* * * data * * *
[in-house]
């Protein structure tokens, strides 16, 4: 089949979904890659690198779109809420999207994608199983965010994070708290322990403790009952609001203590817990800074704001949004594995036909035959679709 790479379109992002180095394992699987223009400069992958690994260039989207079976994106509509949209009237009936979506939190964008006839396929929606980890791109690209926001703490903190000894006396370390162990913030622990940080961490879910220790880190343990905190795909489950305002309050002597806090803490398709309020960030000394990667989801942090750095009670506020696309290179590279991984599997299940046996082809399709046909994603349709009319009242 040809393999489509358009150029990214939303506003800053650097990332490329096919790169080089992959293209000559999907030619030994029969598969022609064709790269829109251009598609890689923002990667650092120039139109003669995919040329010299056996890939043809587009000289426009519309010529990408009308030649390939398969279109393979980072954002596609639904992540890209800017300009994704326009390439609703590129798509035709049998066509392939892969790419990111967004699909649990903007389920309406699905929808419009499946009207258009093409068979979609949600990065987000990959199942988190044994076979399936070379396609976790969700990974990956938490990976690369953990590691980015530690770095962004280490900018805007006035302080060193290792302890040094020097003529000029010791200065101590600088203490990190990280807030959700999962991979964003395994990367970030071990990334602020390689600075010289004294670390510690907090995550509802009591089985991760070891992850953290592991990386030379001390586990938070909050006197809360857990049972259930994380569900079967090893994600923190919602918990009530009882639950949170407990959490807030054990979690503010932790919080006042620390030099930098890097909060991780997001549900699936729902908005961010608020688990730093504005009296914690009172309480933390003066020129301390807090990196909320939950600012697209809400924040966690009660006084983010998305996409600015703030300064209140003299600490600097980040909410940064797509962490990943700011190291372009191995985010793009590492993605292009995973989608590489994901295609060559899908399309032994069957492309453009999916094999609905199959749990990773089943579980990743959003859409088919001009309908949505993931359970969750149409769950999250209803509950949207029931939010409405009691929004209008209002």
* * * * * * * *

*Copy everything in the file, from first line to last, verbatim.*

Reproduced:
[in-house]
């Protein structure tokens, strides 16, 4: 089949979904890659690198779109809420999207994608199983965010994070708290322990403790009952609001203590817990800074704001949004594995036909035959679709 790479379109992002180095394992699987223009400069992958690994260039989207079976994106509509949209009237009936979506939190964008006839396929929606980890791109690209926001703490903190000894006396370390162990913030622990940080961490879910220790880190343990905190795909489950305002309050002597806090803490398709309020960030000394990667989801942090750095009670506020696309290179590279991984599997299940046996082809399709046909994603349709009319009242 040809393999489509358009150029990214939303506003800053650097990332490329096919790169080089992959293209000559999907030619030994029969598969022609064709790269829109251009598609890689923002990667650092120039139109003669995919040329010299056996890939043809587009000289426009519309010529990408009308030649390939398969279109393979980072954002596609639904992540890209800017300009994704326009390439609703590129798509035709049998066509392939892969790419990111967004699909649990903007389920309406699905929808419009499946009207258009093409068979979609949600990065987000990959199942988190044994076979399936070379396609976790969700990974990956938490990976690369953990590691980015530690770095962004280490900018805007006035302080060193290792302890040094020097003529000029010791200065101590600088203490990190990280807030959700999962991979964003395994990367970030071990990334602020390689600075010289004294670390510690907090995550509802009591089985991760070891992850953290592991990386030379001390586990938070909050006197809360857990049972259930994380569900079967090893994600923190919602918990009530009882639950949170407990959490807030054990979690503010932790919080006042620390030099930098890097909060991780997001549900699936729902908005961010608020688990730093504005009296914690009172309480933390003066020129301390807090990196909320939950600012697209809400924040966690009660006084983010998305996409600015703030300064209140003299600490600097980040909410940064797509962490990943700011190291372009191995985010793009590492993605292009995973989608590489994901295609060559899908399309032994069957492309453009999916094999609905199959749990990773089943579980990743959003859409088919001009309908949505993931359970969750149409769950999250209803509950949207029931939010409405009691929004209008209002």